"God Bless the Dream, the Dreamer and the Result." 

Tuesday, January 29, 2008

Language is Dangerous, I Swear

Written by Bob Rehak
Edited by: Sharon Estill
Joboja Staff Writers

No one ever said anything profound using profanity.

That's one of the many lessons my father taught me in the 34 years that I knew him. Although I must admit that I ignored the lesson for the first four years while I grasped the English language. Then I ignored him again for another 7 years from age 13 through 19 while I grasped what it meant to be a teenager. By the time I was 20, I had figured out his message (see? kids CAN be taught)! And not to sound like a grumpy old(er) man, but the use of profanity has steadily gotten out of control since, say, the beginning of time.

Even when Adam caught Eve with that apple he probably said something like, "Shucks, woman, what did that Creator guy tell you?" (I doubt that he took the Lord's name in vain. That honor probably went to Noah first, when he saw all that damn rain).

If we are to believe what we see in the movies and the eyewitness accounts of folks who were alive in the 50s, they never swore, so this profanity insanity probably started somewhere in the 60s, perhaps as soon as Oswald's bullet found its target. Up until then, people seemed pretty calm and literate. Maybe with the aftermath of the Kennedy era and our "conflict" with Vietnam, profanity became more socially acceptable.

It has been a slow, disturbing evolution. Growing up in the 70s, even television was tame compared to today. Turn on any prime-time sitcom tonight and it will likely be rated TV-14 for Language, which means that the language is unsuitable for those less than 14 years of age. With that warning level necessary for a supposedly funny "family-hour" program, the writers' strike is looking better every day (no new scatological humor or sexual innuendos to make parents squirm when the kids ask what a pole dancer is).
Earlier this month the city council in St. Charles, Missouri proposed a ban on profanity in bars and taverns within the city limits. City Councilman Robert Veit proposed the idea to help curb the rowdy atmosphere at some of the local establishments. Naturally, the national media was incredulous. The ACLU got involved, claiming that the right to free speech was being trampled. Before the ban was set for a vote, Veit withdrew the proposal, no doubt fearing the expense of a lawsuit. Sometimes the Fifth Amendment gets in the way of common decency.

I once worked with a salesperson who used profanity all the time, even in casual conversation. She shocked me with her matter-of-fact expletive use the very first time we met. She could tell that I was caught off-guard, but she just kept right on lobbing f-bombs like a kid throwing balls in a McDonald's ball pit. Months later, after I realized her Turrets-like vocabulary was intentional, I asked her why she swore ALL the time. She told me that when you swear, people pay attention. It's true that she got people's attention. She also no longer works here.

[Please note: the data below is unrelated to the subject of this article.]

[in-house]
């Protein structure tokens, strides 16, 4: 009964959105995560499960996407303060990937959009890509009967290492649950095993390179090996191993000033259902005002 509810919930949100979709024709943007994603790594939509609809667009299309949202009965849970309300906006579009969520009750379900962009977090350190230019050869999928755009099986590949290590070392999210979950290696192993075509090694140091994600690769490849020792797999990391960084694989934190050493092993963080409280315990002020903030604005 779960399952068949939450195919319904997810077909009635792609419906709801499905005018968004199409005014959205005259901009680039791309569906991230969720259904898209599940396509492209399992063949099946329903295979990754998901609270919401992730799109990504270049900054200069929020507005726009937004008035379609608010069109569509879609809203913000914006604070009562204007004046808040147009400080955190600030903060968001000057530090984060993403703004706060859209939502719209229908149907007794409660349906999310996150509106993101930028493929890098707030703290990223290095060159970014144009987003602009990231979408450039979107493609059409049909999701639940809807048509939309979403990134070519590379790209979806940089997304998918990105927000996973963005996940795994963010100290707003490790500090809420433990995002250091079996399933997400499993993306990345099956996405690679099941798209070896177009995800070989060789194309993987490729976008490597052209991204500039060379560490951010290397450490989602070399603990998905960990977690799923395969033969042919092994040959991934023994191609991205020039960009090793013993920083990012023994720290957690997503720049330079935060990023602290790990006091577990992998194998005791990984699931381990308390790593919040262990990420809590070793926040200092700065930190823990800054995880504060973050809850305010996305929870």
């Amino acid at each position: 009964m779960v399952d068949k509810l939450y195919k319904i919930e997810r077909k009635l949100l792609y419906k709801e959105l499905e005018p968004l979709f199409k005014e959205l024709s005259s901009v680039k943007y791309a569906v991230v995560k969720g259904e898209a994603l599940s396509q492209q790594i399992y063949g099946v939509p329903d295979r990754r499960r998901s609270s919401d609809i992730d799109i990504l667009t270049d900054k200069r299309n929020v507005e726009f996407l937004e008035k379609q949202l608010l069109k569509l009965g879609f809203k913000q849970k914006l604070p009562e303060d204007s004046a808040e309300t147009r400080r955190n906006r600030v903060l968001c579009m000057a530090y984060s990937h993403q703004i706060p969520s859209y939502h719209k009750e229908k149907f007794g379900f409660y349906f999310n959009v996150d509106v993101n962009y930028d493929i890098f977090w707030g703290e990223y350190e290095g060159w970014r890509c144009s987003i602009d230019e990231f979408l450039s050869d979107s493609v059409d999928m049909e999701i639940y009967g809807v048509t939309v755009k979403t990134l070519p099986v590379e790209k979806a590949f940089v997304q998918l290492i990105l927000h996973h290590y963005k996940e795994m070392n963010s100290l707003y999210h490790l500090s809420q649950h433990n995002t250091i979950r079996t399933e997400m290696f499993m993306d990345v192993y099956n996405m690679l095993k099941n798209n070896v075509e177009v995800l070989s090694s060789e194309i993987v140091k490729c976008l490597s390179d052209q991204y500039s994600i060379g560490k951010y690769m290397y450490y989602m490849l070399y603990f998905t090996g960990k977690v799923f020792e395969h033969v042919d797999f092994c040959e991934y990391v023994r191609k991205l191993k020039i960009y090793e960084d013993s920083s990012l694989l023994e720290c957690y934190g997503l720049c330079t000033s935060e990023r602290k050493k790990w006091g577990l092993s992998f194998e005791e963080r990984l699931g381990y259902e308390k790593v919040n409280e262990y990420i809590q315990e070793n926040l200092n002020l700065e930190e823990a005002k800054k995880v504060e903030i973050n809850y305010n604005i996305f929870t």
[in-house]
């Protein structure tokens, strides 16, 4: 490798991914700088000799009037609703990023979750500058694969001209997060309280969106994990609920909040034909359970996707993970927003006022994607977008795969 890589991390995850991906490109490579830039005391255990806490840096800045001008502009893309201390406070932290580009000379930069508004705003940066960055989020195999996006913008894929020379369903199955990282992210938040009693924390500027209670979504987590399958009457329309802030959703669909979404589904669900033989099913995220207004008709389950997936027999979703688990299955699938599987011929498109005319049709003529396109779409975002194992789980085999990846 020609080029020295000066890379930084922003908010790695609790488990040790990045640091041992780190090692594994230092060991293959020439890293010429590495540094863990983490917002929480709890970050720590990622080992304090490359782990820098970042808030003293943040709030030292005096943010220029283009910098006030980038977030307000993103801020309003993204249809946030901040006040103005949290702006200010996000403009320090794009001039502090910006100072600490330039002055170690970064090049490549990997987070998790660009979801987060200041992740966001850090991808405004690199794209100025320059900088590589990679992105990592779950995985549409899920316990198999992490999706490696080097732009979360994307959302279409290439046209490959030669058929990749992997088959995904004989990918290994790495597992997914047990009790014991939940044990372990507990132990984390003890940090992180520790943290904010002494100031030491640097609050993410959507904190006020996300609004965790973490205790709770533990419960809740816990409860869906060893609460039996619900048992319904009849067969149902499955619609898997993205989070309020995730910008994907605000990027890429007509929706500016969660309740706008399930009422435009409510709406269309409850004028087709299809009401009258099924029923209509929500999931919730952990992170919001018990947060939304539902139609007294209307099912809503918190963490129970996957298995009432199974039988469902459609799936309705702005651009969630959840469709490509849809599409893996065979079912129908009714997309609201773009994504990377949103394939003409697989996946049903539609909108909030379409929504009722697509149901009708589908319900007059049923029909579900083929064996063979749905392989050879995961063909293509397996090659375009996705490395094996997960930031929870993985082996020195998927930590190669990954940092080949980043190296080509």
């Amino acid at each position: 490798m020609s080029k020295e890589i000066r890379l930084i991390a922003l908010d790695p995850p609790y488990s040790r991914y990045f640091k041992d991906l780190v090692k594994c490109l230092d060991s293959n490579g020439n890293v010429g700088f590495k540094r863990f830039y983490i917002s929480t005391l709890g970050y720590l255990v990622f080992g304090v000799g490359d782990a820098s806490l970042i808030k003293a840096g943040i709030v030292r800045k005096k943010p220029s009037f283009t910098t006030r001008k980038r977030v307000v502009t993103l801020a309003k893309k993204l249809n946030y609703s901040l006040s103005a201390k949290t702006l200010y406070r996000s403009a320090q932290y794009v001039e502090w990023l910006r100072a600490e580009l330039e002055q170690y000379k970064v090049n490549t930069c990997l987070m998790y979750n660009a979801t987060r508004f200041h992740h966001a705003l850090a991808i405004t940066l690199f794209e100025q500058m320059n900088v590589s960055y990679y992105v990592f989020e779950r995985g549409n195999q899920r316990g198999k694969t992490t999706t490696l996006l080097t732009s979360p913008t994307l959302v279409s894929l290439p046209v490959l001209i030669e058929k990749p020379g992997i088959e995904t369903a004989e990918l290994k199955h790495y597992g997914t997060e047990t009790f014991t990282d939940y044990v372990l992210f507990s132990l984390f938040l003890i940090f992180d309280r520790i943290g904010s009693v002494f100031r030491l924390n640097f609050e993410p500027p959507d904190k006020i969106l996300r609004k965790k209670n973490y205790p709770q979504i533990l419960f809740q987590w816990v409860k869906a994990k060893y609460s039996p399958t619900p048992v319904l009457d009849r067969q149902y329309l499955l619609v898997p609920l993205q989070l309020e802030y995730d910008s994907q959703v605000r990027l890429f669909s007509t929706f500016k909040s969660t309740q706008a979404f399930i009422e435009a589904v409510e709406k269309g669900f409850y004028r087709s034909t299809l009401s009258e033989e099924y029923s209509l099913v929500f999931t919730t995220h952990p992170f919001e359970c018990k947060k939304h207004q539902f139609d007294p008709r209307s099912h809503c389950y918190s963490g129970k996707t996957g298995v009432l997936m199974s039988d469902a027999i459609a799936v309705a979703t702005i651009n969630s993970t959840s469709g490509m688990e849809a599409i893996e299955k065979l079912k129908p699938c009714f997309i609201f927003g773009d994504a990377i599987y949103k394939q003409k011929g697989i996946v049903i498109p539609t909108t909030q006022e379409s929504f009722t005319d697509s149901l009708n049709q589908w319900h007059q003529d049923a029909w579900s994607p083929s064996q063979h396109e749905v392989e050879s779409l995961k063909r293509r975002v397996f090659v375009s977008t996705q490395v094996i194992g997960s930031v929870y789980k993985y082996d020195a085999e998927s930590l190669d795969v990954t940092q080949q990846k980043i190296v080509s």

In the early 1960s Lenny Bruce was arrested several times for using obscene language in his act. Today, although arresting someone for talking dirty would seem absurd, I wouldn't necessarily call that progress. Comedians like Chris Rock (and Richard Pryor before him) can't get through a joke without using profanity.

They call it edgy. I call it lazy.

I saw a Chris Rock routine one night, and he was talking about how hard it is to go out to dinner with married couples. The concept was funny; that married couples are boring and wrapped up with way too many responsibilities and bring down their friends who are single. He started out his rant by saying, "I hate f***ing married people." Take out the f-word, and is the message any less funny? I caught his act on Comedy Central, so all of his profanity was bleeped out. Since every other word was censored, it was like having him put on his act while programming a microwave.
Howard Stern moved his act to SIRIUS radio for two reasons: money and the uncensored freedom that satellite radio provides (and yes, in that order). Basically Stern had to move because he can't get through a show without using profanity, and the FCC was holding him back. His big pitch to potential subscribers is that his show is now uncensored. That's a great reason to subscribe to radio, don't you think?

Now, I'm not naïve. I know that profanity is part of our everyday language and is most definitely here to stay. I also know that television and radio will continue to test the censors, all in the name of Free Speech. I just don't consider it progress. I also find it ironic that subscribers are willing to pay to hear profanity, all in the name of "free" speech.


therapydoc said...

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Anonymous said...

Pretty damn funny.

Anonymous said...


Anonymous said...

Yes, there are some nasty, stupid people out there. I don't bother with them. It's easier to switch the channel or walk away than to try to determine whether there is actually any real thought behind the totally inane profanity that spills out of some people's mouths.